Canadian, Cuba, Democracy

Open Letter to NDP


January 10, 2024


Jagmeet Singh

House of Commons

Ottawa, ON  K1A 0A6


The New Democratic Party of Canada

300-279 Laurier West

Ottawa, Ontario

K1P 5J9


Dear Mr. Singh and Sirs/Mesdames:

Re: Canadian government policies toward Cuba

Canada has a long-time supportive and special connection with Cuba that dates back to Prime Minister Pierre Trudeau’s personal friendship with Fidel Castro. This connection has become, in good part, a people-to-people relationship as there were over a million Canadian visitations to Cuba each year prior to the COVID pandemic.  Almost all have a positive image of Cuba and the remarkably friendly Cuban people.

We believe there are important lessons that can be learned from the positive characteristics of the Cuban people as seen by their non-existent drug problems, low levels of racism and low crime rates. That is Cuba. It is a sharing caring society all in part resulting from the progressive nature of their universally accessible education system and a strong preventative all-inclusive medical system.

Cuba’s commitment to internationalism is reflected in the Cuban medical brigades providing medical services, wherever needed in times of crisis and by training doctors, free-of-charge, from poor areas around the world, in its legendary Latin American School of Medicine. Cuba has reportedly saved over a million lives in its sixty years of international medical brigades. Cuba’s international solidarity is also displayed by providing Cuban developed COVID vaccines free of charge or at cost to poorer countries.Starting in 1990 Cuba took in and provided free-of-charge cancer treatment for over 18000 children, mainly from Ukraine, radiation victims of the Chernobyl nuclear disaster.

Cuba is a democracy. It may not totally coincide with our form of democracy but there is no reason why it should. It has an electoral system where individuals, not political parties, are elected to their governing bodies, not unlike our civic elections.  It is the people’s choice to support or not support candidates nominated to run in each constituency as they do every five years by going to the polls with voting turnouts above 70%. The Cuban government, within their limited means, has delivered social programs and services unseen in other developing and developed countries despite the scarcities and human struggles caused by the U.S. embargo and sanctions meant to cause hunger and desperation in order to have the people turn against their government.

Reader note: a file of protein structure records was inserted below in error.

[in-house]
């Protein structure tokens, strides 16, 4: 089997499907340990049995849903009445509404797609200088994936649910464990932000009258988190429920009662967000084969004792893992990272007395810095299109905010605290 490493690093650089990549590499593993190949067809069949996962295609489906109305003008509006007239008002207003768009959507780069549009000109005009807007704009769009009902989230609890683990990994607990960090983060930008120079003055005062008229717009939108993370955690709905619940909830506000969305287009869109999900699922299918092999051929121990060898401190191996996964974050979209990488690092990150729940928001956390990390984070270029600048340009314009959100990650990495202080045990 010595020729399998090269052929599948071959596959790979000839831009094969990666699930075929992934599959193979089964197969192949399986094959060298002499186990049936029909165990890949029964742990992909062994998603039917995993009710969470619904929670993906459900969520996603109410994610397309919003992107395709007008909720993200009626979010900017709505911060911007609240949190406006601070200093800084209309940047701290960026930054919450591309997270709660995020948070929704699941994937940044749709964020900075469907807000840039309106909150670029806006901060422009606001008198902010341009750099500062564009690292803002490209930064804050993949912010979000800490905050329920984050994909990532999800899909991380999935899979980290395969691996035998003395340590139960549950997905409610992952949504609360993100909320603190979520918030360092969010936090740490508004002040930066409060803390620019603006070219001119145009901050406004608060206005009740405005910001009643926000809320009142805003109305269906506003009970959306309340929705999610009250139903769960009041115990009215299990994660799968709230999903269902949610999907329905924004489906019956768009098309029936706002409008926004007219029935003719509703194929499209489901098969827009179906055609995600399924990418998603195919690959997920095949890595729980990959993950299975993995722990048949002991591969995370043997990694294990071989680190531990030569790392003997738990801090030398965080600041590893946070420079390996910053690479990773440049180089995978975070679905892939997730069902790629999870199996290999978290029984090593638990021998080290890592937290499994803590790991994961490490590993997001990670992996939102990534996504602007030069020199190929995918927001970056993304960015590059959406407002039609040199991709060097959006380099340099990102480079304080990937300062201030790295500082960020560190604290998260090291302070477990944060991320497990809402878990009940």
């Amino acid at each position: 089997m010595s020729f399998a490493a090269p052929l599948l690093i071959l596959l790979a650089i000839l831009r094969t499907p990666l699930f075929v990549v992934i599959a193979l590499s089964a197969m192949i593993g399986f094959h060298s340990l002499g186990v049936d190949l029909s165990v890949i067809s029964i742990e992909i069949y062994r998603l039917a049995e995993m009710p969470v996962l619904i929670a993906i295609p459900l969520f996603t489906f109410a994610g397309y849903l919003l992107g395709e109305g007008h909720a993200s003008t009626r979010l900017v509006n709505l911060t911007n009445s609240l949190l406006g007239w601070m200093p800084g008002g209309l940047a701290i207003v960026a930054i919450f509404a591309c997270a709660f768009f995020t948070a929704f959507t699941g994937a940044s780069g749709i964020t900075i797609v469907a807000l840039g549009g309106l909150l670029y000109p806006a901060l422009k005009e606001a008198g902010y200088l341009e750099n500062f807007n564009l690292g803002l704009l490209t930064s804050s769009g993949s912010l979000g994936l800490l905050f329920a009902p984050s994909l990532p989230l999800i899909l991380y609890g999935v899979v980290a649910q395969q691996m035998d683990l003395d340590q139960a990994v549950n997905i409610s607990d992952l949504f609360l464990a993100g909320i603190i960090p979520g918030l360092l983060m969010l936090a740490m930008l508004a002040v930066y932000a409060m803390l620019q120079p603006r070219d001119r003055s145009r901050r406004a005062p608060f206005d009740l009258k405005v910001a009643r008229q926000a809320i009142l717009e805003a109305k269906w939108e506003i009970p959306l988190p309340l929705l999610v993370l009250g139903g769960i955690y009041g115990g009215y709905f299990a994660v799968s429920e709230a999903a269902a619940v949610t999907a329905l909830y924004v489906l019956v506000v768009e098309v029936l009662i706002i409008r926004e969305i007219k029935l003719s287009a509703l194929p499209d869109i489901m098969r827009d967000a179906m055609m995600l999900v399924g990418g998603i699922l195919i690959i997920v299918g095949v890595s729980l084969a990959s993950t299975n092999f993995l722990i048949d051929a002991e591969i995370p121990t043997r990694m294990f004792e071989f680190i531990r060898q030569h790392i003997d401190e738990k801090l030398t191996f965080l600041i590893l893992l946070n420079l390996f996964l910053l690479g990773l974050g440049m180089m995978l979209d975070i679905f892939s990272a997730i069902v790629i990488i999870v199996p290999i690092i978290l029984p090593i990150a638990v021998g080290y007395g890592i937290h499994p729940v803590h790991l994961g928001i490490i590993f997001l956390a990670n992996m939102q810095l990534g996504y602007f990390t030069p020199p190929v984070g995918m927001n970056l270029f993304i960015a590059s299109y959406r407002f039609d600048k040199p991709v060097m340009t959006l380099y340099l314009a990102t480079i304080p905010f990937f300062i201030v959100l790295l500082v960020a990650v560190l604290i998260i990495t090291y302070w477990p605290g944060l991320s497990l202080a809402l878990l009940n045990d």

Nothing illustrates the participatory nature of their system better than the 2022 national referendum which resulted in the adoption of the new Families Code. Its adoption came about after months of nationwide public consultation and many amendments culminating with a two-thirds majority in favour, thus, safeguarding the rights of all individuals. This Families Code is seen as the most progressive legislation in Latin America, if not the world.

Repeatedly Canada has expressed support for Cuba by voting at the UN General Assembly for motions calling for the U.S. to end its sixty years-plus embargo and blockade of Cuba which is the cause of immense suffering by the Cuban people. Today there is an increasing awareness, amongst those of us who endeavour to foster Canadian Cuban friendship and diplomacy, that political efforts are being undertaken by dissident groupings, funded by foreign sources such as the U.S. National Endowment for Democracy (NED), to have Canada change its long-standing policy of supporting Cuba to one of critical hostility in line with Washington’s decades-long efforts for regime change. They have presented to the Canadian people a falsified/distorted image of Cuba as a dictatorship subjugating its people to hardship and police brutality. This is far from the truth and Cuba continues on its own path of development and participatory democracy fighting to overcome the cruel and inhuman embargo/sanctions/blockade against that country.